Conclusion

At one point, Shakespeare had even titled this play, 'Benedicke and Betteris', which shows their relationship is a main focus throughout the play. Without Benedick and Beatrice, I think the play would be short of material and it is their characters and their relationship that make the play successful. "Benedick: Do you not love me? Beatrice: Why no, no more than reason. Beatrice: Do you not love me? Benedick: Troth no, no more than reason Benedick: Come, I will take thee; but by this light, I take thee for pity." It is clear that marriage will not change their relationship and the audience are left with the ultimate satisfaction that everything is good and the characters have found their correct place in society. Beatrice and Benedick are destined to last because there are no illusions to be crushed, as they know each other so well. They also have the confidence that they will be able to keep each other entertained with their similar wit. Benedick tells Beatrice, 'I take thee for pity', to which Beatrice replies, 'I yield upon great persuasion, and partly to save your life'. This shows their ability to mock themselves at how they used to act and promises the audience that the 'merry war' between them will carry on beyond marriage. The name Beatrice means she who blesses and Benedick means he is to be blessed, which is significant, as it shows they are meant to be together. At the end Beatrice compares marriage to joyful dances, 'wooing, wedding and repenting is as a Scotch jig, a measure, and a cinquepeace'. ...read more.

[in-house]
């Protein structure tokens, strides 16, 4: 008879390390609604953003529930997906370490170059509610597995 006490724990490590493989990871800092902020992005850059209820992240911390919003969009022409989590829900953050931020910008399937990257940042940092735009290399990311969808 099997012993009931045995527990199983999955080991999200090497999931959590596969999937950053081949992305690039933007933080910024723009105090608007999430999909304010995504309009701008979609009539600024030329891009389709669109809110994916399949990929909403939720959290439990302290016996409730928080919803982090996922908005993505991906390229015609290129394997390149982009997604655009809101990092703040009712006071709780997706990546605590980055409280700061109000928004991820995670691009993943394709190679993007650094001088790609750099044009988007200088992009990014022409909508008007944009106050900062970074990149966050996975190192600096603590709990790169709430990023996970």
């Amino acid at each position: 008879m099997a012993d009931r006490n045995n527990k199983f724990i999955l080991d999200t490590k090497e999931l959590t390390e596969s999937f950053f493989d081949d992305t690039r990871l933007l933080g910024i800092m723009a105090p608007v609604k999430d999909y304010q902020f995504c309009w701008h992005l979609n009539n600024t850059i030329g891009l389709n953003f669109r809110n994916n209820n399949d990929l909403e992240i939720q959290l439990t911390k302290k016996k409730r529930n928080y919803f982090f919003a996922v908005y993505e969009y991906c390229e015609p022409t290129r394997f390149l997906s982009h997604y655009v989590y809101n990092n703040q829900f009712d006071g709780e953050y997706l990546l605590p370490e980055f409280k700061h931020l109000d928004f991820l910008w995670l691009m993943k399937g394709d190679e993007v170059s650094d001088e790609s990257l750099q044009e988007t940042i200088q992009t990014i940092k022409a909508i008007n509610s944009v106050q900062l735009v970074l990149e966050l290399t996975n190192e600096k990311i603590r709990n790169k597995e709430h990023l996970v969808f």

The above preview is unformatted text

This student written piece of work is one of many that can be found in our GCSE Much Ado About Nothing section.

Found what you're looking for?

  • Start learning 29% faster today
  • 150,000+ documents available
  • Just £6.99 a month

Not the one? Search for your essay title...
  • Join over 1.2 million students every month
  • Accelerate your learning by 29%
  • Unlimited access from just £6.99 per month

See related essaysSee related essays

Related GCSE Much Ado About Nothing essays

  1. Marked by a teacher

    An Exploration of the Theme of Love inMuch Ado About Nothing ...

    4 star(s)

    There is evidence in Much Ado to suggest that Beatrice may be hiding her love for Benedick because he has hurt her before. This is revealed when she speaks of his heart in Act two, Scene one, line 250: 'he lent it me awhile and I / gave him use for it, a double heart for his single one.'

  2. Peer reviewed

    Explore the relationships between Beatrice and Benedick in Much Ado About Nothing

    3 star(s)

    When he asks if she is still living he speaks of her as if he didn't care about her and impulses a hope that she was dead already. Their argument continues until Don Pedro interrupts and changes the subject. Neither of them seem to grow bored with arguing and finding different ways of insulting each other.